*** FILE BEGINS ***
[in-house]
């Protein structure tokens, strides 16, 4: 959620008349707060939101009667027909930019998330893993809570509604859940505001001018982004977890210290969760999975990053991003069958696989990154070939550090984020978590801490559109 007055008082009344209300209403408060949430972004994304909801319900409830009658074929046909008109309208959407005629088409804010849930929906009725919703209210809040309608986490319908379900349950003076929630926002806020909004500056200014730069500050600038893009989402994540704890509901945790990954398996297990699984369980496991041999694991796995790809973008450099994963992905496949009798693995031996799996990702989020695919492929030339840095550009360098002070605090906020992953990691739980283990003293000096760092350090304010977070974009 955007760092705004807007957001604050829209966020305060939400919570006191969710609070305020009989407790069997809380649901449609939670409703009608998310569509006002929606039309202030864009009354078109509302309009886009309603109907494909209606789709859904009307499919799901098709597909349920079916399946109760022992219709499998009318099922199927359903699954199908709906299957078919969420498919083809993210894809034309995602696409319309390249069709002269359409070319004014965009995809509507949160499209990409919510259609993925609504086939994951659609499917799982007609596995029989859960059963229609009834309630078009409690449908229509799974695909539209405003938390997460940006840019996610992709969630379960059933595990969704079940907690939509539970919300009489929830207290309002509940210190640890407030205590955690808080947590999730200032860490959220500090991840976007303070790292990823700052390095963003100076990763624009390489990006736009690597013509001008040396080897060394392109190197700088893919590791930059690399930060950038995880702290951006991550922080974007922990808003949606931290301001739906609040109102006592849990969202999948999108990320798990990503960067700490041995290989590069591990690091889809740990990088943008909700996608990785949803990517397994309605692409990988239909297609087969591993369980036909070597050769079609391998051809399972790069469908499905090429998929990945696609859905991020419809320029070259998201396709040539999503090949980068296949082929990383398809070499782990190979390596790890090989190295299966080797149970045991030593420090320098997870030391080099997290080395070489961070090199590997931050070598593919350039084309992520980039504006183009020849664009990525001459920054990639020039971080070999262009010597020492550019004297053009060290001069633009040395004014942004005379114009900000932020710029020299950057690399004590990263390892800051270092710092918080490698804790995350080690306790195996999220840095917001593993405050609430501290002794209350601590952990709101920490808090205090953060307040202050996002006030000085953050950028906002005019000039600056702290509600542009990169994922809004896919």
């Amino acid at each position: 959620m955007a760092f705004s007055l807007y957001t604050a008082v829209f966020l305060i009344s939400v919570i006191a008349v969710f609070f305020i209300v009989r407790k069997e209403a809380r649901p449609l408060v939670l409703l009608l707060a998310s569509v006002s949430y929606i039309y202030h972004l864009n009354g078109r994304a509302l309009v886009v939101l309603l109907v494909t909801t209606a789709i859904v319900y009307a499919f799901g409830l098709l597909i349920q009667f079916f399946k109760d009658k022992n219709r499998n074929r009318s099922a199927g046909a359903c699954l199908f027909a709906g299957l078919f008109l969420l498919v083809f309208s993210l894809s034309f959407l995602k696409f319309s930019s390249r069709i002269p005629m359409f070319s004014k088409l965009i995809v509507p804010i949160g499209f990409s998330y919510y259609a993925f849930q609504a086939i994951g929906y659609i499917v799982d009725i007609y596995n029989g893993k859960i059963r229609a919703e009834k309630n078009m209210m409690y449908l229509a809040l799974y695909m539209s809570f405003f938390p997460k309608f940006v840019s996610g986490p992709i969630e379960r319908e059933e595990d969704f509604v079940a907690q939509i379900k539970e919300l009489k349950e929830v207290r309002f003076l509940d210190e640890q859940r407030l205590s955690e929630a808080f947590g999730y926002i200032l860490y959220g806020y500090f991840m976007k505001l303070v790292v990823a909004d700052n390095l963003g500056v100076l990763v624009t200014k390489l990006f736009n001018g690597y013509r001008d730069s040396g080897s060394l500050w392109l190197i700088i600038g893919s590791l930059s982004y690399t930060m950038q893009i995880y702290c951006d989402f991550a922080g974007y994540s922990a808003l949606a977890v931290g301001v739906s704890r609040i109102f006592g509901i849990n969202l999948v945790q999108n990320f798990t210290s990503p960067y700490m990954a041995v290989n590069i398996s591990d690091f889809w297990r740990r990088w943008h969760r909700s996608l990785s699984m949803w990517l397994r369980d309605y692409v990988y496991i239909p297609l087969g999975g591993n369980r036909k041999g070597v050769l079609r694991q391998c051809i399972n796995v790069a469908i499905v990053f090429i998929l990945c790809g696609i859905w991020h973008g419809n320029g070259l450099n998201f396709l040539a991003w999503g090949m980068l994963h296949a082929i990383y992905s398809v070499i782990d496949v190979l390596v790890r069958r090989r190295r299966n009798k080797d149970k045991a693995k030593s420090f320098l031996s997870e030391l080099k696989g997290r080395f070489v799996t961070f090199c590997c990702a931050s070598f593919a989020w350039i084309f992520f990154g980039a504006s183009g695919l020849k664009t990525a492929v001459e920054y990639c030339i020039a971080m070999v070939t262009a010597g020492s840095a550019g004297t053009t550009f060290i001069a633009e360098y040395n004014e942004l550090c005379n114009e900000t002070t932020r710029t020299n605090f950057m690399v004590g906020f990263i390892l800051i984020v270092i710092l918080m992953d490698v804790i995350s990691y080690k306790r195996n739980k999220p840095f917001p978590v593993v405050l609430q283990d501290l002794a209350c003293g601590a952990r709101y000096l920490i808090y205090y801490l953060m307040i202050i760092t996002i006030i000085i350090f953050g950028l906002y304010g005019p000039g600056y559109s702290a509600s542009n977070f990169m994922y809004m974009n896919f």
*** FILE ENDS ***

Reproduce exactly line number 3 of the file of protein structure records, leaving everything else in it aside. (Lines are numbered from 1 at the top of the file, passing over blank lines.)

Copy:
């Amino acid at each position: 959620m955007a760092f705004s007055l807007y957001t604050a008082v829209f966020l305060i009344s939400v919570i006191a008349v969710f609070f305020i209300v009989r407790k069997e209403a809380r649901p449609l408060v939670l409703l009608l707060a998310s569509v006002s949430y929606i039309y202030h972004l864009n009354g078109r994304a509302l309009v886009v939101l309603l109907v494909t909801t209606a789709i859904v319900y009307a499919f799901g409830l098709l597909i349920q009667f079916f399946k109760d009658k022992n219709r499998n074929r009318s099922a199927g046909a359903c699954l199908f027909a709906g299957l078919f008109l969420l498919v083809f309208s993210l894809s034309f959407l995602k696409f319309s930019s390249r069709i002269p005629m359409f070319s004014k088409l965009i995809v509507p804010i949160g499209f990409s998330y919510y259609a993925f849930q609504a086939i994951g929906y659609i499917v799982d009725i007609y596995n029989g893993k859960i059963r229609a919703e009834k309630n078009m209210m409690y449908l229509a809040l799974y695909m539209s809570f405003f938390p997460k309608f940006v840019s996610g986490p992709i969630e379960r319908e059933e595990d969704f509604v079940a907690q939509i379900k539970e919300l009489k349950e929830v207290r309002f003076l509940d210190e640890q859940r407030l205590s955690e929630a808080f947590g999730y926002i200032l860490y959220g806020y500090f991840m976007k505001l303070v790292v990823a909004d700052n390095l963003g500056v100076l990763v624009t200014k390489l990006f736009n001018g690597y013509r001008d730069s040396g080897s060394l500050w392109l190197i700088i600038g893919s590791l930059s982004y690399t930060m950038q893009i995880y702290c951006d989402f991550a922080g974007y994540s922990a808003l949606a977890v931290g301001v739906s704890r609040i109102f006592g509901i849990n969202l999948v945790q999108n990320f798990t210290s990503p960067y700490m990954a041995v290989n590069i398996s591990d690091f889809w297990r740990r990088w943008h969760r909700s996608l990785s699984m949803w990517l397994r369980d309605y692409v990988y496991i239909p297609l087969g999975g591993n369980r036909k041999g070597v050769l079609r694991q391998c051809i399972n796995v790069a469908i499905v990053f090429i998929l990945c790809g696609i859905w991020h973008g419809n320029g070259l450099n998201f396709l040539a991003w999503g090949m980068l994963h296949a082929i990383y992905s398809v070499i782990d496949v190979l390596v790890r069958r090989r190295r299966n009798k080797d149970k045991a693995k030593s420090f320098l031996s997870e030391l080099k696989g997290r080395f070489v799996t961070f090199c590997c990702a931050s070598f593919a989020w350039i084309f992520f990154g980039a504006s183009g695919l020849k664009t990525a492929v001459e920054y990639c030339i020039a971080m070999v070939t262009a010597g020492s840095a550019g004297t053009t550009f060290i001069a633009e360098y040395n004014e942004l550090c005379n114009e900000t002070t932020r710029t020299n605090f950057m690399v004590g906020f990263i390892l800051i984020v270092i710092l918080m992953d490698v804790i995350s990691y080690k306790r195996n739980k999220p840095f917001p978590v593993v405050l609430q283990d501290l002794a209350c003293g601590a952990r709101y000096l920490i808090y205090y801490l953060m307040i202050i760092t996002i006030i000085i350090f953050g950028l906002y304010g005019p000039g600056y559109s702290a509600s542009n977070f990169m994922y809004m974009n896919f």